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History of Political Economy 33.3 (2001) 387-409

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The Changing Place of Empathy
in Welfare Economics

Philippe Fontaine

It is somewhat puzzling that economists, so fond of Adam Smith and aware of his notion of sympathy—taken as concern for the welfare of others—have not bothered much with the sister concept of empathy—here, the capacity to imagine oneself in the position of someone else—which, together with repeated social interactions, forms the basis of sympathy in Smith's analysis of moral sentiments (Fontaine 2000). The main reason for such neglect is that economists have long conflated the two notions and used the terms associated with them in an ambiguous way. For instance, Kenneth Arrow (1974, 25) defined sympathy as “feeling oneself to be in the other one's place.” Harvey Leibenstein (1976, 192), on the other hand, mentioned the notion of “empathy utility” to refer to the “satisfaction received from an income transfer spent on someone else.” More recently, however, Ken Binmore (1994, 56) has proposed that economists use empathy instead of sympathy when referring to the imagined change of positions.1 Yet, he blurs the distinction between the [End Page 387] two notions when he contrasts “sympathetic identification,” the process whereby “one individual so successfully imagines himself into the shoes of another that he no longer fully distinguishes his interests from the person with whom he identifies” (55), and “empathetic identification,” which “stops short of the point where we supposedly cease to separate our interests from those with whom we identify” (56). It is not so much two modes of identification that Binmore actually describes as two distinct uses of empathy.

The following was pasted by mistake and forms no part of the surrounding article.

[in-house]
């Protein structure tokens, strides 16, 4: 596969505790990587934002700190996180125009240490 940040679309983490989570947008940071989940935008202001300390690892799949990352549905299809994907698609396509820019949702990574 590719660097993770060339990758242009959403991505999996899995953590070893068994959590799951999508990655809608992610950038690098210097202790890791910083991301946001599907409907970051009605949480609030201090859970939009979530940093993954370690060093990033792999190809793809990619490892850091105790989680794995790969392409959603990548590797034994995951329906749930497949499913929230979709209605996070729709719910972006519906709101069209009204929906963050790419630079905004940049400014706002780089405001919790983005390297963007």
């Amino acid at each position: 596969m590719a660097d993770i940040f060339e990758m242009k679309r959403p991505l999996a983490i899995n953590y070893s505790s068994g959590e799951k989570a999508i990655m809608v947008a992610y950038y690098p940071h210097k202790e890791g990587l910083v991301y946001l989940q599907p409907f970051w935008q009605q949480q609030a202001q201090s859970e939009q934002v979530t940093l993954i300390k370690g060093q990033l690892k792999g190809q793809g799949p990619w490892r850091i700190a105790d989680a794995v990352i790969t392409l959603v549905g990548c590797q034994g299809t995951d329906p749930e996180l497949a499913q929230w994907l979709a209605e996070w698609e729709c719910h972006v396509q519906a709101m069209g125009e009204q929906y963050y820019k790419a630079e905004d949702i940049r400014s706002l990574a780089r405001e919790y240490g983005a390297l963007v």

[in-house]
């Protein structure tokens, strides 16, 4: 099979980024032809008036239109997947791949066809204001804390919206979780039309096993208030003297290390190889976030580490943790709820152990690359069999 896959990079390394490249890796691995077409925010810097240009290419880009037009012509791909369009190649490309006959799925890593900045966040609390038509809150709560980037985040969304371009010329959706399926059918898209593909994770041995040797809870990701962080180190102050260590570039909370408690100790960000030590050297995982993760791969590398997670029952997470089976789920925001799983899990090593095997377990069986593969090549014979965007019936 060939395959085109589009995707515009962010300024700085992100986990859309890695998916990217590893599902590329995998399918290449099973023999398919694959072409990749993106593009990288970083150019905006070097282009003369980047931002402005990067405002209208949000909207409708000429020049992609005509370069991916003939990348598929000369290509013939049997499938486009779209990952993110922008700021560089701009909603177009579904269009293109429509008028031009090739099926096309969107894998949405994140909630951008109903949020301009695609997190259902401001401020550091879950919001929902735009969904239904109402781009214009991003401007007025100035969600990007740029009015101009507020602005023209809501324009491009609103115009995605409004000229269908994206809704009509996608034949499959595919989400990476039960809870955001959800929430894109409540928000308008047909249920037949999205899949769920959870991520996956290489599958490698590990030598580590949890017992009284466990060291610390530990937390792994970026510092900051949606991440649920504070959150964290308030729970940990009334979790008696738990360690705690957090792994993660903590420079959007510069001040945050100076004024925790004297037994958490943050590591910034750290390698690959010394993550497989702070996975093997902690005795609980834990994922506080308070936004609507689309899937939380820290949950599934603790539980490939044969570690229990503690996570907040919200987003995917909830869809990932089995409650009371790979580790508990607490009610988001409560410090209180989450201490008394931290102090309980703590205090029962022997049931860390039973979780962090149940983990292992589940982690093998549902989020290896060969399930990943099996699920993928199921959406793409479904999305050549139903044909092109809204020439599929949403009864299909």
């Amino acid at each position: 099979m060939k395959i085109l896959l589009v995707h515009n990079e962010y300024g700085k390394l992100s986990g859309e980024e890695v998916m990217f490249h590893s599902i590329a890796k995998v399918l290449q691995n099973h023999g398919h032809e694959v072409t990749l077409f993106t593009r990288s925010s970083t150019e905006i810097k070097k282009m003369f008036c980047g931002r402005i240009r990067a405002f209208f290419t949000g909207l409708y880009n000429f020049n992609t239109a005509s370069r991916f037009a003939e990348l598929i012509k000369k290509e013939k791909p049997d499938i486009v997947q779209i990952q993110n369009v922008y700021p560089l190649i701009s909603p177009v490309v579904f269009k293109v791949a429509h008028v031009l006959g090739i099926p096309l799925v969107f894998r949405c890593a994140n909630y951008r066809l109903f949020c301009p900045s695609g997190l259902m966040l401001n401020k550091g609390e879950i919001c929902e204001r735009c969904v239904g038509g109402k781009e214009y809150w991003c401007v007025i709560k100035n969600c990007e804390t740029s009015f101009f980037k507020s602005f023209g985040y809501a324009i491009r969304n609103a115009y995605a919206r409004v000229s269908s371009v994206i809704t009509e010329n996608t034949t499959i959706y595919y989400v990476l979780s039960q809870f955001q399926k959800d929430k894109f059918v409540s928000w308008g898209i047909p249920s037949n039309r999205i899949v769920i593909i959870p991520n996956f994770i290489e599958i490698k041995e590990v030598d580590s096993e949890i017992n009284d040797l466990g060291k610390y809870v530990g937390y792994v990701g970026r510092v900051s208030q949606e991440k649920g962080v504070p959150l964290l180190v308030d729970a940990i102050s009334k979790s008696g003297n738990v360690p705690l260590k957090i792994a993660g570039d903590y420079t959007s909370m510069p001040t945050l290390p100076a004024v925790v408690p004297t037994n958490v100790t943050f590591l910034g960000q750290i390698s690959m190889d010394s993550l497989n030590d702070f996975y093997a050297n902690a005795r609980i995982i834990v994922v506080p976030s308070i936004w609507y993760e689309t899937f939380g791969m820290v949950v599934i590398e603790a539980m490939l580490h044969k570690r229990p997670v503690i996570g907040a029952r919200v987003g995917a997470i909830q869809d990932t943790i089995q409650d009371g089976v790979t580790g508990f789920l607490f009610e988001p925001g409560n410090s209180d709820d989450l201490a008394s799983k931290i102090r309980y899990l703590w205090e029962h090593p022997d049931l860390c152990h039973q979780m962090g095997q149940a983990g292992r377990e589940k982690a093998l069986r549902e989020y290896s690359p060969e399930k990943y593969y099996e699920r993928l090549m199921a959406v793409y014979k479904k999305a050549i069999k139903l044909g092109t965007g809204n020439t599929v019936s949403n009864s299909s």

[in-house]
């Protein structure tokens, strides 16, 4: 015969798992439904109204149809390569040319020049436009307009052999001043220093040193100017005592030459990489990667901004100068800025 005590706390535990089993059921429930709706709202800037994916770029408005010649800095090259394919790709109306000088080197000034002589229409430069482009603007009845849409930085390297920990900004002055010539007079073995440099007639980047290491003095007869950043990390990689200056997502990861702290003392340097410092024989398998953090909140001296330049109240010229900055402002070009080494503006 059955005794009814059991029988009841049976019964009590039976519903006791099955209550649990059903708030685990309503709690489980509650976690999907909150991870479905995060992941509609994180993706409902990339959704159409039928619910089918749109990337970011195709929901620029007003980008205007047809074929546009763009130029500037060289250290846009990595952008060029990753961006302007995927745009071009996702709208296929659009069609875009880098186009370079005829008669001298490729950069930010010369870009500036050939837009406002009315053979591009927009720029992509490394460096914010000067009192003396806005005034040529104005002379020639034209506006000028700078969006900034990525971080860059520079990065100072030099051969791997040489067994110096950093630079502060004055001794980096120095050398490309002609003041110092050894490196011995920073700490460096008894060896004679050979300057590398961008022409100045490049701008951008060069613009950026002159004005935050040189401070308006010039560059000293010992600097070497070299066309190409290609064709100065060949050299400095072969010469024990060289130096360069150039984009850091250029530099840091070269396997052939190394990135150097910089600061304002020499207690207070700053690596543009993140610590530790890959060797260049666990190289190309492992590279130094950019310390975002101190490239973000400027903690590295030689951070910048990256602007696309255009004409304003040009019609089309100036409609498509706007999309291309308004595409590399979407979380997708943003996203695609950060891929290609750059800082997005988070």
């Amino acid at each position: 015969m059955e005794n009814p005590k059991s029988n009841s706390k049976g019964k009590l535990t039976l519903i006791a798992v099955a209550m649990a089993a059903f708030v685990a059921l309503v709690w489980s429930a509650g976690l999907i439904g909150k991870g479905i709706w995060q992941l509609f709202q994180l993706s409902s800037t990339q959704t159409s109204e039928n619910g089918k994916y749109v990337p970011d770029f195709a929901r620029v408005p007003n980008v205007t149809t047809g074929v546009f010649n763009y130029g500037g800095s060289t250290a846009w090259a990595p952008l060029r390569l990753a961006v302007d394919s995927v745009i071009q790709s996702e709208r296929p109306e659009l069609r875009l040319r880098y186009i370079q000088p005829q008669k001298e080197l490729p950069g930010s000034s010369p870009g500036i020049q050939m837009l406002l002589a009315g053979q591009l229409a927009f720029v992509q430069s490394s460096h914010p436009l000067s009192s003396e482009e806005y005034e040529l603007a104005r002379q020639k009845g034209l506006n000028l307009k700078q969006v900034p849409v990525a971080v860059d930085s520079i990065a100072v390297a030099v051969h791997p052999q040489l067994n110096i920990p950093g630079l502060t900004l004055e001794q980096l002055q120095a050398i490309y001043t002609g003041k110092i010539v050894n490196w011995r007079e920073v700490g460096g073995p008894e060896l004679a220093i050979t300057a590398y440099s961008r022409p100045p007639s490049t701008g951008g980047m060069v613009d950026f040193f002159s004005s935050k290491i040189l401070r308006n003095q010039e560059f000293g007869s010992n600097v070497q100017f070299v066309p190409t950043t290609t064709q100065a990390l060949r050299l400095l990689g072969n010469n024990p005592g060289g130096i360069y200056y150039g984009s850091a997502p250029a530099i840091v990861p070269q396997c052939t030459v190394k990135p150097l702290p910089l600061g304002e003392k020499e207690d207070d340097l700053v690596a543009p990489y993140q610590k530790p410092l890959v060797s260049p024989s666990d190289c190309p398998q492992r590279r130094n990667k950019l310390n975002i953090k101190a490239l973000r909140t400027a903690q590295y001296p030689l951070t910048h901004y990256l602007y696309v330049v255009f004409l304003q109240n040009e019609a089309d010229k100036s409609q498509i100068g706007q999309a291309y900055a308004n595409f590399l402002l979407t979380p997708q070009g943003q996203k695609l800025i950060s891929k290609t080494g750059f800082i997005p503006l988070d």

In an earlier paper (Fontaine 1997) I have argued that a distinction should be made between two forms of empathy: (1) the imagined change of objective circumstances with another—partial empathetic identification; and (2) the imagined change of objective circumstances and subjective features with another—complete empathetic identification. Subsequently, this distinction was shown to shed light on the way economists regarded the role of identification in one's reading of another's intentions and acts in the eighteenth and nineteenth centuries. Since the twentieth century, however, economists have tended to leave aside the use of empathy for gathering information about another's intentions and acts, concentrating instead on its role as a mere instrument of interpersonal comparisons of utility. Here it is not my intention to discuss in any detail the much-debated question of the possibility of such comparisons (see Hausman 1995) or, more generally, that question's implications for normative economics (see Mongin and d'Aspremont 1998); instead, I would like to show, with the help of selected examples, how the debate over interpersonal comparisons since 1950 has led to the permeation of welfare economics by the empathy notion. An overview of the literature reveals two main viewpoints. In the first of these, the imagined change of positions is associated with partial empathetic identification. By restricting empathy to an imagined change of circumstances with another, where the empathizer keeps his or her personal preferences all along, some welfare economists have proposed theories of social choice that preserve preference-based personal identity but leave room for Pareto inferior results.2 In the second, the imagined change of [End Page 388] positions amounts to complete empathetic identification. By allowing for the extension of the empathy process to the empathizee's subjective features, other welfare economists have developed theories of social choice that produce stronger results but nonetheless rest on shakier grounds because they blur the empathizer's personal identity.3 The above complications testify to the real difficulty associated with the attempt to arrive at a social preference ordering on the basis of individual preference orderings.

Before explaining how the empathy concept has been used by welfare economists in the context of interpersonal comparisons, putting special emphasis on the periodic to-ings and fro-ings between partial empathetic identification and complete empathetic identification, it may be useful to comment briefly on the way psychologists describe empathy, since it is an essentially psychological concept and since...


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